Asteroid Futures: Decades, Centuries, Millennia
March 5, 02018: A Long Now Boston Community Conversation with
Dr. Martin Elvis, Harvard-Smithsonian Center for Astrophysics
See the after-event writeup for a discussion of this event.
Asteroids serve as convenient platforms for deep space exploration, industrial fabrication and solar system expeditions.
Space exploration in the 21st century has begun a transition towards commercial exploration and development. What factors will be critical to the success of these efforts in the long term? According to Dr. Martin Elvis, asteroids are the key that will unlock a future extraterrestrial economy. Asteroids are plentiful, accessible and resource rich. They will serve as convenient platforms for deep space exploration, industrial fabrication and solar system expeditions.
For example, the resources contained in asteroids are huge. The accessible iron in asteroids is estimated to be a million times greater than proven iron reserves in the Earth’s crust. Technologies being researched and tested today are likely to make asteroid mining a practical industry within two decades. The industry will require new professional labor categories: applied astronomers and extraterrestrial engineers.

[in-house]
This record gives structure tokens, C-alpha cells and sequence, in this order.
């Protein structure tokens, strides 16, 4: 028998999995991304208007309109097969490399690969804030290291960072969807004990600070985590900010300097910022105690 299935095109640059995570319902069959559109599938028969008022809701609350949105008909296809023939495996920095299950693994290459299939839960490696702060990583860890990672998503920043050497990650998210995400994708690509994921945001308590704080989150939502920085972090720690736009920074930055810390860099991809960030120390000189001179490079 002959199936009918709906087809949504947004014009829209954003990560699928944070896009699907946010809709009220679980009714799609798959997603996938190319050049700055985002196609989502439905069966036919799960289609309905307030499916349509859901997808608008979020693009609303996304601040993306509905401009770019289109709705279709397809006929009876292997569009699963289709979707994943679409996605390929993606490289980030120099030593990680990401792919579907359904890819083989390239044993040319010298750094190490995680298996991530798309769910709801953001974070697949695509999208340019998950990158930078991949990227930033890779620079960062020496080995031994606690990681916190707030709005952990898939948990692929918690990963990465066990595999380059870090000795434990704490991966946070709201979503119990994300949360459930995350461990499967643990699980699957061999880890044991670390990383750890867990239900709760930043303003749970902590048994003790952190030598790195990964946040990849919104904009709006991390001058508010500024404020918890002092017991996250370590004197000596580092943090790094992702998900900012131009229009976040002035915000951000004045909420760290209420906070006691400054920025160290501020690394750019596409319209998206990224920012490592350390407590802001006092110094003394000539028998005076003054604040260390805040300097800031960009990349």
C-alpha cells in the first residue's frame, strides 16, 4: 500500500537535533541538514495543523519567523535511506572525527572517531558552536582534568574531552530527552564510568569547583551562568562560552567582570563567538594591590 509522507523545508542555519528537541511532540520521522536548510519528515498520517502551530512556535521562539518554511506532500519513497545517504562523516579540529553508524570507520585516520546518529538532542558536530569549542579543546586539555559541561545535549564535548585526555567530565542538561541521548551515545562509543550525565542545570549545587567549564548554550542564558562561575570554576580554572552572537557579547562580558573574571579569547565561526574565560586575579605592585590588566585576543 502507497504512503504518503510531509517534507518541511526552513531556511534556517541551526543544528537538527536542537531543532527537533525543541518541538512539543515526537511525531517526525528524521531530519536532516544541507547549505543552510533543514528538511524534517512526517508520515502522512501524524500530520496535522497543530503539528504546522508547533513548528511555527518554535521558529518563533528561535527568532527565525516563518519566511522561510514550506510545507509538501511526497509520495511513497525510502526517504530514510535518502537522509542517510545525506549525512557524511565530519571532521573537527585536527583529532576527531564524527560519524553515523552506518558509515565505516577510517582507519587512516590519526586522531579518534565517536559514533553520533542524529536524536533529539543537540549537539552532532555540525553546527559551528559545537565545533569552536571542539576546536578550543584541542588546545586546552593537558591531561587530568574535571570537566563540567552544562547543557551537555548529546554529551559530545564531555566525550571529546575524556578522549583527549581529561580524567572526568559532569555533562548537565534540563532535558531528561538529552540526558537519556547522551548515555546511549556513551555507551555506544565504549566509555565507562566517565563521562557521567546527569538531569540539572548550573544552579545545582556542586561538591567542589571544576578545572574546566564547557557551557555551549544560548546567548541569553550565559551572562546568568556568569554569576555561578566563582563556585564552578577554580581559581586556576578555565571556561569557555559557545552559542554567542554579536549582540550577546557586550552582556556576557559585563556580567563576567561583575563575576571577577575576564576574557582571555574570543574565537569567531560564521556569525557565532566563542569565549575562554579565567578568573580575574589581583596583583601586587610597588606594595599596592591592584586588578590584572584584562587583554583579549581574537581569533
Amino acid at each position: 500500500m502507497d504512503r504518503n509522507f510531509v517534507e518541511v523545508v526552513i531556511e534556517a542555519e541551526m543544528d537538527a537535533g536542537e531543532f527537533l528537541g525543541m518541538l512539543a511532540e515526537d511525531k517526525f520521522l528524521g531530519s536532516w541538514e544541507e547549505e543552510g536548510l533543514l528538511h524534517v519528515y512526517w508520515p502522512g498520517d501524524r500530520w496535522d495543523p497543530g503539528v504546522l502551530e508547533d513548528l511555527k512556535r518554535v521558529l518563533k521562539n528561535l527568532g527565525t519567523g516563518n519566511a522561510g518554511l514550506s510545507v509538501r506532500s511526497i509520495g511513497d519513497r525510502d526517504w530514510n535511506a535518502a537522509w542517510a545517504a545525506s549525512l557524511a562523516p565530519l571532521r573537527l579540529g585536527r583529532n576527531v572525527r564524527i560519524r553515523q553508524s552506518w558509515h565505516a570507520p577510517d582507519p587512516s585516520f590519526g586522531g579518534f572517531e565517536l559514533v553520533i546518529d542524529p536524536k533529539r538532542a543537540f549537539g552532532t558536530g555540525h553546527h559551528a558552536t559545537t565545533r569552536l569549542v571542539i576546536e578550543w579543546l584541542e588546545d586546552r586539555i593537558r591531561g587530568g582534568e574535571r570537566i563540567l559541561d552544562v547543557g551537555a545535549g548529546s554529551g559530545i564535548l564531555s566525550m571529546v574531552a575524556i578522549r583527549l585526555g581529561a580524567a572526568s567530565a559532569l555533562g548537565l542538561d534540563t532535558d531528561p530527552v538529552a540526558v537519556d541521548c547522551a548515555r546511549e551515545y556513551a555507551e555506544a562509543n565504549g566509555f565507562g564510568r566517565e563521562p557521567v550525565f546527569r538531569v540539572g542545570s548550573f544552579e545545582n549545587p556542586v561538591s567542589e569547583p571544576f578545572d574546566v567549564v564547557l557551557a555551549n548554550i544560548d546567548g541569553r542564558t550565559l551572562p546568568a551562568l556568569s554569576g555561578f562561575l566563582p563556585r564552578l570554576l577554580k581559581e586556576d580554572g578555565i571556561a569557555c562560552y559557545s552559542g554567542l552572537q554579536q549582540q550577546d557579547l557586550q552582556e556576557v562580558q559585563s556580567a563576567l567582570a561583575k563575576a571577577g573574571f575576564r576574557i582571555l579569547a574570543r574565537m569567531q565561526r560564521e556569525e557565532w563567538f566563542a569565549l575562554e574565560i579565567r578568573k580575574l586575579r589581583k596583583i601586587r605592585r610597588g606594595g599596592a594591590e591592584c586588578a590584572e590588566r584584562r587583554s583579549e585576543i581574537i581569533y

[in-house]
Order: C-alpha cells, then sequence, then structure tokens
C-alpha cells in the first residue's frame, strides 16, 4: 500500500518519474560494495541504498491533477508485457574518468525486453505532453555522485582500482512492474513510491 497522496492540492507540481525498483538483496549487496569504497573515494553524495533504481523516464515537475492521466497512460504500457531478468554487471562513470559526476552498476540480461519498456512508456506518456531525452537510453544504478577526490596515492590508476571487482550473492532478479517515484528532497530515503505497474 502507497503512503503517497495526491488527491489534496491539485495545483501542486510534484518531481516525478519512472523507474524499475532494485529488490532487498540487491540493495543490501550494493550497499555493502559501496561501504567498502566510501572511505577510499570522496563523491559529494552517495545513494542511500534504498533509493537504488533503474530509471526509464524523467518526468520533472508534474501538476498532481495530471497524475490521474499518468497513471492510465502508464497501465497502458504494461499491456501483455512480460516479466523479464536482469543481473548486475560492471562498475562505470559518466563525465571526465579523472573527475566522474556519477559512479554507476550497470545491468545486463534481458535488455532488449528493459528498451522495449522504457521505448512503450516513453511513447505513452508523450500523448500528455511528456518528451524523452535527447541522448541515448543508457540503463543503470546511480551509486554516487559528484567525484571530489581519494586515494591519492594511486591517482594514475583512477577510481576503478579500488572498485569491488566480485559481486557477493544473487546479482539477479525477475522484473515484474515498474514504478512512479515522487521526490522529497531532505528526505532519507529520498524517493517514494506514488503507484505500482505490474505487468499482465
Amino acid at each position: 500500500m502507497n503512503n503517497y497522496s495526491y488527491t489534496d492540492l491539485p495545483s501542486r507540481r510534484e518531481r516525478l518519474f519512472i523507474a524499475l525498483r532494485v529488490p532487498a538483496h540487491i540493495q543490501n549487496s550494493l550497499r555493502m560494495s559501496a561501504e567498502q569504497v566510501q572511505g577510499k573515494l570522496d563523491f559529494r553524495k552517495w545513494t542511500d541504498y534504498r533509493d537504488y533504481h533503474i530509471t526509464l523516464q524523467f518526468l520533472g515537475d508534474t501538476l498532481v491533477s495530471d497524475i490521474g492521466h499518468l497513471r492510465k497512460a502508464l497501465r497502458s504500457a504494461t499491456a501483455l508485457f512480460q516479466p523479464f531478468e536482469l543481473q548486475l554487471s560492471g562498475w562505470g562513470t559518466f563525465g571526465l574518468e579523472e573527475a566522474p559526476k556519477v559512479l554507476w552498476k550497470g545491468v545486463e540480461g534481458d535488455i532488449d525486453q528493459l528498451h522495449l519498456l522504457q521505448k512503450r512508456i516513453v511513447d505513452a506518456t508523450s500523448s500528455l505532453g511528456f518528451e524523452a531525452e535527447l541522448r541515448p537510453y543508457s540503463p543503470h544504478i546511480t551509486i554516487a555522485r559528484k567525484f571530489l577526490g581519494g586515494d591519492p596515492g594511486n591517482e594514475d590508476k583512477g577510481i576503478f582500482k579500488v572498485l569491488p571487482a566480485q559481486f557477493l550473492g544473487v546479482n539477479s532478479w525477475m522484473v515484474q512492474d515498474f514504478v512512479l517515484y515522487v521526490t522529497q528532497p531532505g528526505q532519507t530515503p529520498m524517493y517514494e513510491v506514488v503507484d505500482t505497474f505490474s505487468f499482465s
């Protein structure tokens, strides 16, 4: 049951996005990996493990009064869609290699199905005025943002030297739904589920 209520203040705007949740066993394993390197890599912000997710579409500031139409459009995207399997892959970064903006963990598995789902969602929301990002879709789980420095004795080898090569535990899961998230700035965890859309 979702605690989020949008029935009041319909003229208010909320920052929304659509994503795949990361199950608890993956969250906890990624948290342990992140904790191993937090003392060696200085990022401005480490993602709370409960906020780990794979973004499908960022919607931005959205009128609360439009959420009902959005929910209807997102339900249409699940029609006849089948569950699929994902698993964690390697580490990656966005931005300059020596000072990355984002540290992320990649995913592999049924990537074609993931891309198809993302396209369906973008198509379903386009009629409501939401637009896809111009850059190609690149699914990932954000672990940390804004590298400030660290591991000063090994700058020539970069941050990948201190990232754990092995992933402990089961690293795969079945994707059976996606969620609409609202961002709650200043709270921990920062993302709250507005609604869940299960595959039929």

Looking one century out, this industry will be able to bring huge amounts – a million tons or more – of iron and other industrial materials from their native orbits to an orbit high above Earth. This will enable massive-scale industrial development using economical space-based solar power and space cities constructed according to designs such as the O’Neill cylinders on the drawing boards today. Enormous telescopes will be built, probing the universe for life as well as insights on the origins of the universe. Sufficient industrial capacity will also be in place to redirect potential killer asteroids, such as the one that caused the massive Cretaceous–Paleogene (K–Pg) extinction event 66 million years ago.
As we approach a millennium in the future history of the space economy, we may begin to reach the limits of solar system resources. Will depletion of solar system resources trigger existential questions for humanity, in the same way the depletion of terrestrial eco-system resources is challenging us today? Should we begin now to ask ourselves: how much of the solar system should we leave as wilderness?
Dr. Martin Elvis is an Astrophysicist at the Harvard-Smithsonian Center for Astrophysics. In addition to his significant contributions to the science of deep space objects, Dr. Elvis has a passion for near earth objects and the opportunities they offer for future space exploration and development. He is convinced that the commercial potential of asteroids will transform our space endeavors to a truly large-scale, and will, in the process, make access to space cheap and routine. Dr. Elvis has published over 400 journal papers and is one of the 250 most highly cited researchers in astronomy and space physics, with more than 28,000 citations.